We recently connected with Kate Mirabella, lyricist, singer and keyboard for the Connecticut alt-rock duo (with Anthony Paolucci) to talk about what’s next.

Kate Mirabella

Rockmommy: For those who might not be familiar with your music, how would you describe your sound?

Kate Mirabella: The best way to describe my sound is an emo Fiona Apple. One track on an album can be dulcet and melodic and the next one is an angry jazzy revenge song. It’s definitely moody and lyric-focused. 

Rockmommy: What were the biggest challenges you encountered in the last 12 months? 

After losing family members to Covid, losing my job, and not being able to play shows, I was feeling pretty low and stuck. I usually write and play every day, but it was hard to be creative this year. One thing that got me through it was the phenomenal music that came out this year. Phoebe Bridger’s “Punisher” and the two Taylor Swift albums got me super inspired and writing again.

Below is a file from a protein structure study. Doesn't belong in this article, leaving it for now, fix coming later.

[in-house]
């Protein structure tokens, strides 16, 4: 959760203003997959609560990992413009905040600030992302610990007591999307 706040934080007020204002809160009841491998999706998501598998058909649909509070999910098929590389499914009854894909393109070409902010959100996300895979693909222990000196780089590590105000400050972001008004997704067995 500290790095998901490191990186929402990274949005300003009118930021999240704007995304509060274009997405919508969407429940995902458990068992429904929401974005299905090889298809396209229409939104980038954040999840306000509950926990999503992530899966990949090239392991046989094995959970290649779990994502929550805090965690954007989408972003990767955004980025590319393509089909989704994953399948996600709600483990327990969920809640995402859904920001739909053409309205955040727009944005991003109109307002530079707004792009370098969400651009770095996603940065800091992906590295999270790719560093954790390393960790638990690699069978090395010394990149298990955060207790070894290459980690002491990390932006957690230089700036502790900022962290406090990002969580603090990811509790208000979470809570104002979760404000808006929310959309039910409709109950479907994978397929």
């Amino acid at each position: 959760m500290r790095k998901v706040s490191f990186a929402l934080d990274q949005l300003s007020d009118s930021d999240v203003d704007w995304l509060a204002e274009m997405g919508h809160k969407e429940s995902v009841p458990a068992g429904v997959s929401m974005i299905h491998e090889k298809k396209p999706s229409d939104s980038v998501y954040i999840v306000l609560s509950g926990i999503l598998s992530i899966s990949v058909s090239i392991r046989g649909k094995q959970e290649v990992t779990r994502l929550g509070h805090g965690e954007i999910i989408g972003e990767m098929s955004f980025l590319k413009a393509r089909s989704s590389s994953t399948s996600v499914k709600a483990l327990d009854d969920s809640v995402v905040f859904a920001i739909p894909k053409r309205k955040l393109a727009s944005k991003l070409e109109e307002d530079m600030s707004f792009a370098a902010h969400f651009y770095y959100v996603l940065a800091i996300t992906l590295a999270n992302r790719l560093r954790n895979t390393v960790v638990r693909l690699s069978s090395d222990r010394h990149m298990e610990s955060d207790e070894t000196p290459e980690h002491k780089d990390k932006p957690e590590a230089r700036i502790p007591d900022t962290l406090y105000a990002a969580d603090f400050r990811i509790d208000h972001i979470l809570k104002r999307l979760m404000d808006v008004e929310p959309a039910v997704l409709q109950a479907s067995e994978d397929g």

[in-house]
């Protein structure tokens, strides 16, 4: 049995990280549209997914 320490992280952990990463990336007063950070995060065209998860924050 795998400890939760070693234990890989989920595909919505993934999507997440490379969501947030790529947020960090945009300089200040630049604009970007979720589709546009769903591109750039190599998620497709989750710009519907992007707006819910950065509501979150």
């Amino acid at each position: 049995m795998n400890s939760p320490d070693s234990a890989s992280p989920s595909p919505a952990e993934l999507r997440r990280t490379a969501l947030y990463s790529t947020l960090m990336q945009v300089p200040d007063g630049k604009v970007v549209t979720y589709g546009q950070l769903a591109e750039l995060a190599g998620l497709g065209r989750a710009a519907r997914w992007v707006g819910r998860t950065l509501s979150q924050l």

Not being able to practice as a band was difficult, but it also gave me some time to reflect on my sound. I actually wrote a few songs in quarantine that will be on the new album. The tone and lyrics have a heaviness and darkness to them, which I think shows where my head was at this year. 

[SEE RELATED: Passing Strange Share Their Journey to ‘The Water and the Woods’ and What They Want Most in the Post-Pandemic World]

Rockmommy:  What are you most hopeful for in 2021?

Kate Mirabella: The news of vaccines has been so wonderful to see. I feel there will be a huge creative renaissance coming up in response to the pandemic. I can’t wait to go out to museums, shows and be with friends again. It feels like we can plan on it looking like the roaring 20’s after the Spanish Flu. 

Kate Mirabella of Passing Strange (Photo Credit: DeFilippo Foto)

Rockmommy: Any upcoming projects you’d like to share?